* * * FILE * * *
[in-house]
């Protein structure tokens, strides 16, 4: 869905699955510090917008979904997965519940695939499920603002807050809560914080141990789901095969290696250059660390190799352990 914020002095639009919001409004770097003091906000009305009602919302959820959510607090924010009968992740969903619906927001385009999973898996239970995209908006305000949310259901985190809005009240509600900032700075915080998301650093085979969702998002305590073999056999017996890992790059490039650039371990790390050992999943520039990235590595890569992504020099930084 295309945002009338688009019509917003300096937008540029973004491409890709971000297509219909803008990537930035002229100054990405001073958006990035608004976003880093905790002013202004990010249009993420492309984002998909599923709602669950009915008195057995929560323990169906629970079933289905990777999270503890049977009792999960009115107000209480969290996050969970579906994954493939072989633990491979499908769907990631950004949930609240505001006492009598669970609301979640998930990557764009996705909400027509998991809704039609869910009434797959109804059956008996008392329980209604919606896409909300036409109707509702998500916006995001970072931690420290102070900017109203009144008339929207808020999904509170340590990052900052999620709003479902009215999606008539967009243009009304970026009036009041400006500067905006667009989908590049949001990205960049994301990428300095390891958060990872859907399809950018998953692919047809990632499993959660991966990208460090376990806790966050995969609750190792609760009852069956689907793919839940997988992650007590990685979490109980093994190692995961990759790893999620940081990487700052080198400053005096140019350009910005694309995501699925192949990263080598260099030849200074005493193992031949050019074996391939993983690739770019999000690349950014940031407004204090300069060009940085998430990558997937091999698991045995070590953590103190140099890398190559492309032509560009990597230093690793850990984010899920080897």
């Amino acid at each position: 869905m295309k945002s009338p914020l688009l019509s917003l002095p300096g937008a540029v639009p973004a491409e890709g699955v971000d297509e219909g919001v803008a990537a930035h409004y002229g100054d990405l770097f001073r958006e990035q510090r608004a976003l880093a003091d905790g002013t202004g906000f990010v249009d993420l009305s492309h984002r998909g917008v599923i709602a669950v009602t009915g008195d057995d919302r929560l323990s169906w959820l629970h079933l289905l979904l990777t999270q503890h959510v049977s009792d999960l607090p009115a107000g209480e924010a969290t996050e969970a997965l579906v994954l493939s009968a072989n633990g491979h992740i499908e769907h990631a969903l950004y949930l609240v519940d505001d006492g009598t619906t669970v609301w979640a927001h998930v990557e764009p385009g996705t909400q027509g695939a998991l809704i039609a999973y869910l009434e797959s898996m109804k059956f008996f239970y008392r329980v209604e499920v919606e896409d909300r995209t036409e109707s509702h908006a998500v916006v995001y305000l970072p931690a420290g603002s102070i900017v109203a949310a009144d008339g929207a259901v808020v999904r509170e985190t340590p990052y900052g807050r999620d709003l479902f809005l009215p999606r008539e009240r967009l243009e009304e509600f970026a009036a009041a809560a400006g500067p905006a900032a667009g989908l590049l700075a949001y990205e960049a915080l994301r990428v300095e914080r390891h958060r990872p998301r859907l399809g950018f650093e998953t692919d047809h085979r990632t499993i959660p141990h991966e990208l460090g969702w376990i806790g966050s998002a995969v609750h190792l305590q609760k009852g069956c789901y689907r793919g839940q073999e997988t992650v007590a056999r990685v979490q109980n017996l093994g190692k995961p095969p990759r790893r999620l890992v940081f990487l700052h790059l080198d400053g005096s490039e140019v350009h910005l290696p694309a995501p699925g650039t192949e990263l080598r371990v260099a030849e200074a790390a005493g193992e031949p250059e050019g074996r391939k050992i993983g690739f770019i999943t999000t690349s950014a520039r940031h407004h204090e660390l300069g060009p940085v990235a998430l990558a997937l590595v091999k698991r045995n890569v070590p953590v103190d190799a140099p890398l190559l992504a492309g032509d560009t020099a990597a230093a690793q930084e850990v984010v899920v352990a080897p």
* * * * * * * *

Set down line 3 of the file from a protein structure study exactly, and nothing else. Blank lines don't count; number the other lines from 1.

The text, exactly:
């Amino acid at each position: 869905m295309k945002s009338p914020l688009l019509s917003l002095p300096g937008a540029v639009p973004a491409e890709g699955v971000d297509e219909g919001v803008a990537a930035h409004y002229g100054d990405l770097f001073r958006e990035q510090r608004a976003l880093a003091d905790g002013t202004g906000f990010v249009d993420l009305s492309h984002r998909g917008v599923i709602a669950v009602t009915g008195d057995d919302r929560l323990s169906w959820l629970h079933l289905l979904l990777t999270q503890h959510v049977s009792d999960l607090p009115a107000g209480e924010a969290t996050e969970a997965l579906v994954l493939s009968a072989n633990g491979h992740i499908e769907h990631a969903l950004y949930l609240v519940d505001d006492g009598t619906t669970v609301w979640a927001h998930v990557e764009p385009g996705t909400q027509g695939a998991l809704i039609a999973y869910l009434e797959s898996m109804k059956f008996f239970y008392r329980v209604e499920v919606e896409d909300r995209t036409e109707s509702h908006a998500v916006v995001y305000l970072p931690a420290g603002s102070i900017v109203a949310a009144d008339g929207a259901v808020v999904r509170e985190t340590p990052y900052g807050r999620d709003l479902f809005l009215p999606r008539e009240r967009l243009e009304e509600f970026a009036a009041a809560a400006g500067p905006a900032a667009g989908l590049l700075a949001y990205e960049a915080l994301r990428v300095e914080r390891h958060r990872p998301r859907l399809g950018f650093e998953t692919d047809h085979r990632t499993i959660p141990h991966e990208l460090g969702w376990i806790g966050s998002a995969v609750h190792l305590q609760k009852g069956c789901y689907r793919g839940q073999e997988t992650v007590a056999r990685v979490q109980n017996l093994g190692k995961p095969p990759r790893r999620l890992v940081f990487l700052h790059l080198d400053g005096s490039e140019v350009h910005l290696p694309a995501p699925g650039t192949e990263l080598r371990v260099a030849e200074a790390a005493g193992e031949p250059e050019g074996r391939k050992i993983g690739f770019i999943t999000t690349s950014a520039r940031h407004h204090e660390l300069g060009p940085v990235a998430l990558a997937l590595v091999k698991r045995n890569v070590p953590v103190d190799a140099p890398l190559l992504a492309g032509d560009t020099a990597a230093a690793q930084e850990v984010v899920v352990a080897p």